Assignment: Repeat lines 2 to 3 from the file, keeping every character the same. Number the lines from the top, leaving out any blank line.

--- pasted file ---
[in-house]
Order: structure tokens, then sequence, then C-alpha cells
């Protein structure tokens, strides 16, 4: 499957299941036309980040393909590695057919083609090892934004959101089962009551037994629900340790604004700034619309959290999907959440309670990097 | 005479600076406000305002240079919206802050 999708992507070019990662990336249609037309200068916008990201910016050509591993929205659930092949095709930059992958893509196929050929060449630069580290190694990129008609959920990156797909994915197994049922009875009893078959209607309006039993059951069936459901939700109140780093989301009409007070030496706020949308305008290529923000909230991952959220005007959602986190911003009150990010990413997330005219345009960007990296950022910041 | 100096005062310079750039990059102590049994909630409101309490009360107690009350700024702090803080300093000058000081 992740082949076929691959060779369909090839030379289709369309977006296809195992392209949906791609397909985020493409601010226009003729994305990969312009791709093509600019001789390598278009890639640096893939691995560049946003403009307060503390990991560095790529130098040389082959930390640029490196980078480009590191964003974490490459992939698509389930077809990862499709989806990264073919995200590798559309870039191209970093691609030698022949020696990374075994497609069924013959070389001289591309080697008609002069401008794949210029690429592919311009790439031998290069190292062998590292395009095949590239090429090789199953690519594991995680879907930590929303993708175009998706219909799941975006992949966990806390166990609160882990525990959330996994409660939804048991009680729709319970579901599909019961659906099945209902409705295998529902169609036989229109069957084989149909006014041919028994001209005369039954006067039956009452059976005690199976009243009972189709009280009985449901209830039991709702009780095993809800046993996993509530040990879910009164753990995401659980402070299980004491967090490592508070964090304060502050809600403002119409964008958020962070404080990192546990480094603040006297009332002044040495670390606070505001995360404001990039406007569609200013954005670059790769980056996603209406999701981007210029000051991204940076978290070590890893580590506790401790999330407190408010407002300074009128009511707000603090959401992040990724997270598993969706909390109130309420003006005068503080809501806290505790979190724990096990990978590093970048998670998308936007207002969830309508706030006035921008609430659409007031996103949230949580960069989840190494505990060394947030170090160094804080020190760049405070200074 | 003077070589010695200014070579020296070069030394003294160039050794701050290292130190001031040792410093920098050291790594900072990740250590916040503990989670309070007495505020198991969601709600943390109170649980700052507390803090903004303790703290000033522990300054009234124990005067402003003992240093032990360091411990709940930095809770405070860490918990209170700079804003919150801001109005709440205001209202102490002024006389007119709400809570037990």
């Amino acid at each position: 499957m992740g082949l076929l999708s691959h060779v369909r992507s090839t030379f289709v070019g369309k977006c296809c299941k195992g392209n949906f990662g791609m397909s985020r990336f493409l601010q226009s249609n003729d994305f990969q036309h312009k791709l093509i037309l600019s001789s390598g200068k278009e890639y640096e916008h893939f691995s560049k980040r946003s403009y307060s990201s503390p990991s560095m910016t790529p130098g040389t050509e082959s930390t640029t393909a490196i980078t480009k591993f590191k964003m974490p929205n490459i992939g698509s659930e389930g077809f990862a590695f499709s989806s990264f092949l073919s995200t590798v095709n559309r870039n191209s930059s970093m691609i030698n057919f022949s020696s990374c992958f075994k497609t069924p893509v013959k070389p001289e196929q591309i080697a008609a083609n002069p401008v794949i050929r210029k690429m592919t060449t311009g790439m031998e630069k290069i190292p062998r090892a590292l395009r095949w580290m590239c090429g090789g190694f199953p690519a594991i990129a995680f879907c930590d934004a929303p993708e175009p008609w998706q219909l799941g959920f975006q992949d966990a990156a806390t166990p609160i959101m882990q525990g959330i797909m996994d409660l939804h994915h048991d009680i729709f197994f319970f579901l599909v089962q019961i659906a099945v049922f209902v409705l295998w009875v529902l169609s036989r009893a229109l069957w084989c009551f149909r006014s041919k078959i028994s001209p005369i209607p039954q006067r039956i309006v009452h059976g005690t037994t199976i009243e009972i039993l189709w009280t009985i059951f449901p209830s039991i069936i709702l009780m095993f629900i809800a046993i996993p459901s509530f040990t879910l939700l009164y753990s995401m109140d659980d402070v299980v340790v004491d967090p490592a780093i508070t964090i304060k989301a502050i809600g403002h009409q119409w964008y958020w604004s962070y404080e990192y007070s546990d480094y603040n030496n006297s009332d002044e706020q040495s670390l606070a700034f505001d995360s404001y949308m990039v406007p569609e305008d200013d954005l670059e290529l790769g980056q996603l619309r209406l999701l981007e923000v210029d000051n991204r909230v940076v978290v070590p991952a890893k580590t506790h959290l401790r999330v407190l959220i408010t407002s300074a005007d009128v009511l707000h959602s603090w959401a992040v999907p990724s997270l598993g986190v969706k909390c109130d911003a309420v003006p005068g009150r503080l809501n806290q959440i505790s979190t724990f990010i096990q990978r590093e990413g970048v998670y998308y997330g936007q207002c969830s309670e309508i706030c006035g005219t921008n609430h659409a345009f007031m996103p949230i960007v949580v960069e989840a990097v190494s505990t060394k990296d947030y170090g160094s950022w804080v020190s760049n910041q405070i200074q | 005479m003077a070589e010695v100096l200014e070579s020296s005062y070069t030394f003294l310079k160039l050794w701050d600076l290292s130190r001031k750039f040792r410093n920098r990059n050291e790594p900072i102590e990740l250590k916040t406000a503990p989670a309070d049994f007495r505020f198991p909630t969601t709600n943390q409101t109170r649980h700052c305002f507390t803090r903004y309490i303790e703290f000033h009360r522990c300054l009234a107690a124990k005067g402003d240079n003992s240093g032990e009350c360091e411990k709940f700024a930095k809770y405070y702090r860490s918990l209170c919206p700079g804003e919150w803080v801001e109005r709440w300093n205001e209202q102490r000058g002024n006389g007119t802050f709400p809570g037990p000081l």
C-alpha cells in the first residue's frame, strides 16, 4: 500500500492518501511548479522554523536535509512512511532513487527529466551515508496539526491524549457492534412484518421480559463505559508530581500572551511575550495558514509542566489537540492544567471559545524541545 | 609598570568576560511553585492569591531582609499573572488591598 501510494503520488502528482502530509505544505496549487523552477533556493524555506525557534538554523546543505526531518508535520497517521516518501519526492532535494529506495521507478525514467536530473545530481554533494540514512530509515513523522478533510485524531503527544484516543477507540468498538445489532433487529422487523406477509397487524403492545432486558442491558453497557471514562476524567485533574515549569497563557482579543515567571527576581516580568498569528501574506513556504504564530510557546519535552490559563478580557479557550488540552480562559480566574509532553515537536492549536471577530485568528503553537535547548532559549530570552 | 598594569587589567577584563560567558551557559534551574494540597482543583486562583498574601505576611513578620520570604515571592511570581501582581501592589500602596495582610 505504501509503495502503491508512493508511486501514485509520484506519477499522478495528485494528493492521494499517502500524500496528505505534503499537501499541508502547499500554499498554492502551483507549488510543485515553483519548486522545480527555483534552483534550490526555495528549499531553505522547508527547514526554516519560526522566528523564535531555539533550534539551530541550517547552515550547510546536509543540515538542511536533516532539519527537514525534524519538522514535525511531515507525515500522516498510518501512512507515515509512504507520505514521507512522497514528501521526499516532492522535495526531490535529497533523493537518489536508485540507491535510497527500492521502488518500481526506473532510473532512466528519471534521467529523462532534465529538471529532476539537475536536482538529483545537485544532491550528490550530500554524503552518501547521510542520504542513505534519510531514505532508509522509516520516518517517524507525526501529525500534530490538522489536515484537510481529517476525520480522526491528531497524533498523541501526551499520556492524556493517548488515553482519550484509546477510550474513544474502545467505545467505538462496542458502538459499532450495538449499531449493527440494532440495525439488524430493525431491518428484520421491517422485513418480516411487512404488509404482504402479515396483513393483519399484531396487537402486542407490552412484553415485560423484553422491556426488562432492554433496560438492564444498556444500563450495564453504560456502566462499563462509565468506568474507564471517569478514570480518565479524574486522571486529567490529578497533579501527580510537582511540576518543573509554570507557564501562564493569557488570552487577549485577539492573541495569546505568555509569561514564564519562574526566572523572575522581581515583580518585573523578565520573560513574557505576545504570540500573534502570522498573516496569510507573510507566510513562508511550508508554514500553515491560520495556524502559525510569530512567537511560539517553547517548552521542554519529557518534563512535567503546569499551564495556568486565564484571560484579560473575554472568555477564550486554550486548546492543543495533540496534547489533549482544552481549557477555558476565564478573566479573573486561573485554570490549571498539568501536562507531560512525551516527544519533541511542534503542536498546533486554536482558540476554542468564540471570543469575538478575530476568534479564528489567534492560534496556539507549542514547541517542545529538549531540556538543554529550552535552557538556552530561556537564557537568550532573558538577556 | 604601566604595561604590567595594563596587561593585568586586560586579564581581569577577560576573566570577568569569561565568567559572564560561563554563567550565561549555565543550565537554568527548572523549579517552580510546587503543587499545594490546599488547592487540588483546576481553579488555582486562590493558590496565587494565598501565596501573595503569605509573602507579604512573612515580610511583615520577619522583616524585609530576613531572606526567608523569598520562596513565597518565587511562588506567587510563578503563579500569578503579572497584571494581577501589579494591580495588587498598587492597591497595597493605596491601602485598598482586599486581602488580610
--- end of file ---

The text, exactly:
Order: structure tokens, then sequence, then C-alpha cells
């Protein structure tokens, strides 16, 4: 499957299941036309980040393909590695057919083609090892934004959101089962009551037994629900340790604004700034619309959290999907959440309670990097 | 005479600076406000305002240079919206802050 999708992507070019990662990336249609037309200068916008990201910016050509591993929205659930092949095709930059992958893509196929050929060449630069580290190694990129008609959920990156797909994915197994049922009875009893078959209607309006039993059951069936459901939700109140780093989301009409007070030496706020949308305008290529923000909230991952959220005007959602986190911003009150990010990413997330005219345009960007990296950022910041 | 100096005062310079750039990059102590049994909630409101309490009360107690009350700024702090803080300093000058000081 992740082949076929691959060779369909090839030379289709369309977006296809195992392209949906791609397909985020493409601010226009003729994305990969312009791709093509600019001789390598278009890639640096893939691995560049946003403009307060503390990991560095790529130098040389082959930390640029490196980078480009590191964003974490490459992939698509389930077809990862499709989806990264073919995200590798559309870039191209970093691609030698022949020696990374075994497609069924013959070389001289591309080697008609002069401008794949210029690429592919311009790439031998290069190292062998590292395009095949590239090429090789199953690519594991995680879907930590929303993708175009998706219909799941975006992949966990806390166990609160882990525990959330996994409660939804048991009680729709319970579901599909019961659906099945209902409705295998529902169609036989229109069957084989149909006014041919028994001209005369039954006067039956009452059976005690199976009243009972189709009280009985449901209830039991709702009780095993809800046993996993509530040990879910009164753990995401659980402070299980004491967090490592508070964090304060502050809600403002119409964008958020962070404080990192546990480094603040006297009332002044040495670390606070505001995360404001990039406007569609200013954005670059790769980056996603209406999701981007210029000051991204940076978290070590890893580590506790401790999330407190408010407002300074009128009511707000603090959401992040990724997270598993969706909390109130309420003006005068503080809501806290505790979190724990096990990978590093970048998670998308936007207002969830309508706030006035921008609430659409007031996103949230949580960069989840190494505990060394947030170090160094804080020190760049405070200074 | 003077070589010695200014070579020296070069030394003294160039050794701050290292130190001031040792410093920098050291790594900072990740250590916040503990989670309070007495505020198991969601709600943390109170649980700052507390803090903004303790703290000033522990300054009234124990005067402003003992240093032990360091411990709940930095809770405070860490918990209170700079804003919150801001109005709440205001209202102490002024006389007119709400809570037990």